If you are planning to saltwater fish this season, make sure you sign up with the National Saltwater Angler Registry. It’s free in 2010 and only takes a couple of minutes. You can go online at www.countmyfish.noaa.gov or call 1-888-674-7411.

OFFSHORE

Shark fishing has been awesome in the deep water off the Shark Grounds, Tanta’s, Trinidad and the Gulch. Anglers have a shot at porbeagles, makos, threshers and many, many blue sharks. The minimum length for all keeper sharks (makos, porbeagles, threshers and blues) is 4 1/2 feet; basking and great white sharks are federally protected species. Tuna fishing continues to be good inside, with fish west of Casco Bay feeding heavily on spike mackerel. Live bait with fluorocarbon leaders is the way to go in the southern area, while east toward Sagadahoc and beyond, anglers have been hooking fish trolling black or rainbow-colored squid rigs and daisy chains. The NMFS has closed the northern area category fishery for large medium and giant (trophy) bluefin tuna for the remainder of 2010. Fishing for, retaining, possessing or landing large medium and giant bluefin (measuring 73 inches curved-fork length or greater) north of Great Egg Inlet, N.J., is prohibited. To get the 2010 bluefin size and bag limits and seasons go to: https://hmspermits.noaa.gov/News.asp#news247. All vessels fishing recreationally for Atlantic tuna, shark and swordfish must have an Atlantic HMS angling permit. For more information, contact the NMFS at 978-281-9260 or visit their website at http://nmfspermits.com. Groundfishing has dropped off a bit but will rebound as water temps drop. Anglers after groundfish can expect to catch cod, haddock and pollock along with lesser numbers of cusk, hake and redfish. Offshore sea-surface temps are running in the mid-60s. The seventh annual Downeast Maine Shark Tournament is Friday and Saturday, and the weigh station is at the Camp Ellis Pier in Saco.

COASTAL

Federal striped bass regulations: It is unlawful to fish for, take or possess striped bass in federal waters (waters greater than 3 miles from shore).

Statewide striped bass regulations: An angler may fish all year for striped bass, but may only keep one per day that measures between 20 and 26 inches long or one per day that measures 40 inches or greater. If you have questions or would like copies of the saltwater regulations, please call 633-9505 or check the web at: http://www.maine.gov/dmr/recreational/rechomepage.html.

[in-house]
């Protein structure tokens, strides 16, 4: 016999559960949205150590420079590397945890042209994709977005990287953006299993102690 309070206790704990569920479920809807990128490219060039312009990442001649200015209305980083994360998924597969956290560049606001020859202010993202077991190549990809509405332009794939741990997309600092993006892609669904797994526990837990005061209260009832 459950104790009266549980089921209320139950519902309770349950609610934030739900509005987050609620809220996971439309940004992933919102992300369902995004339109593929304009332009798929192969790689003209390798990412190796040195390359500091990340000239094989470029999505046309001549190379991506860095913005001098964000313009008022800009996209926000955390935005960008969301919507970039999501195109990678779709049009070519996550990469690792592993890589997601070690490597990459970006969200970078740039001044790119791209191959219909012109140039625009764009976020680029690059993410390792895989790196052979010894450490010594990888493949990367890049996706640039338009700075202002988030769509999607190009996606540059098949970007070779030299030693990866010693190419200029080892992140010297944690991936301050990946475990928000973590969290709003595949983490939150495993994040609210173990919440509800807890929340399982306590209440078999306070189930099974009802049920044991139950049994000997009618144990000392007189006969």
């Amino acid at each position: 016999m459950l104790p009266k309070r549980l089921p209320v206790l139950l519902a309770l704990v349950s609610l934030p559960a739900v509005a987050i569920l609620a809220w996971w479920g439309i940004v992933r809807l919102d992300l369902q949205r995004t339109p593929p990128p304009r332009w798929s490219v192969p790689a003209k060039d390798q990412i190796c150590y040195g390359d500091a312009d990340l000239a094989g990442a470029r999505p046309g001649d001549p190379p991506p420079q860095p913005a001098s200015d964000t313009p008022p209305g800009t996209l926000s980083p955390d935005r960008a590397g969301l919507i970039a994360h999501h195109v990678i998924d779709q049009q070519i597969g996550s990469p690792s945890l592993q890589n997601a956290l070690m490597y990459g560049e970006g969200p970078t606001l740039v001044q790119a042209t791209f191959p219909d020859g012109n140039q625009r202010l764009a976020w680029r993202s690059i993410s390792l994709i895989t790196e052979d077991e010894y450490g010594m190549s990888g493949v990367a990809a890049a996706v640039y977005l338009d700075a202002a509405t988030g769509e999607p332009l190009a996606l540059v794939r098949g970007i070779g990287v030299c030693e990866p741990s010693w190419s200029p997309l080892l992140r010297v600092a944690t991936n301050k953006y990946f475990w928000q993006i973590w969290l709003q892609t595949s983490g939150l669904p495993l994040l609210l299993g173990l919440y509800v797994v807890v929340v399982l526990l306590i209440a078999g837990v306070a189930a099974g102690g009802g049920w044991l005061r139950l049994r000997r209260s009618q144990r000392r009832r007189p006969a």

ZONE 1: Stripers are available, although anglers may have to work for them. The key is to be flexible and remember that what is a hot spot today may not produce any fish tomorrow. Get out very early or late. Ocean Park, Old Orchard and Higgins Beach have been giving up a lot of fish this past week. Live or chunked macs, eels and clams are the baits to use. Anglers can also find action in the lower portion of the rivers and the estuaries. If you are trolling, drag a pink, wine red or bubblegum surgical tube with a sandworm. If you are casting from shore, toss any of the top-water crank baits. For those anglers who prefer artificials, try the blue/silver flavored Atom Striper Swiper, Storm Rattlin’ Chug Bugs, Yo-Zuri Crystal Minnows or Mag Minnows. Fly fishermen report better catches lately (fish the predawn tide) using mackerel-pattern, red/white and red/yellow Clousers and the pure black Deceiver (night). Bluefish catches in the 10-pound range have been decent off Kennebunk Beach and the Saco, and snappers have been reported in the lower part of the Saco River. There are lots of spike mackerel around.

ZONE 2: Anglers will find stripers around the ledges, flats, islands and the lower portions of the rivers. Fishing has been consistent for those willing to put in the time and effort. The mouths of the rivers (Presumpscot, Royal, Harraseeket, New Meadows, etc.) are best fished on a dropping tide, and fishing along the ledges is often more productive during a coming tide. Clams, sandworms and squid are the most productive baits. For the crank fisherman, poppers have worked best, including the Yo-Zuri Pin’s Magnet, Hydro Pencil, Hydro Popper and the Rebel Jumping Minnow. Blue or olive 1/0 and 2/0 Deceivers (day) and red or black Deceivers (night) have been doing the trick for those tossing a fly. Bluefish are out around the islands.

ZONE 3: Striped bass fishing remains status quo throughout most of this zone. Fish can be found in most of their customary spots, but like everything else, you’ve got to make the time investment to reap the reward. Although you may be marking fish, getting them to eat is something else. This will change in the upcoming weeks as water temps drop and they put their feed bags on before their return home. See Zones 1 and 2 for baits, artificials, flies and fishing tips. Boat anglers willing to move around until they find the fish have reported the best catch of macs. Shore anglers have found fishing hit or miss because these fish meander. There are some blues around the mouth of the Kennebec and toward Boothbay.

 

This saltwater report is compiled by Bruce Joule, Maine Department of Marine Resources, P.O. Box 8, West Boothbay Harbor 04575. If you have information to report please call 633-9505 or e-mail: [email protected]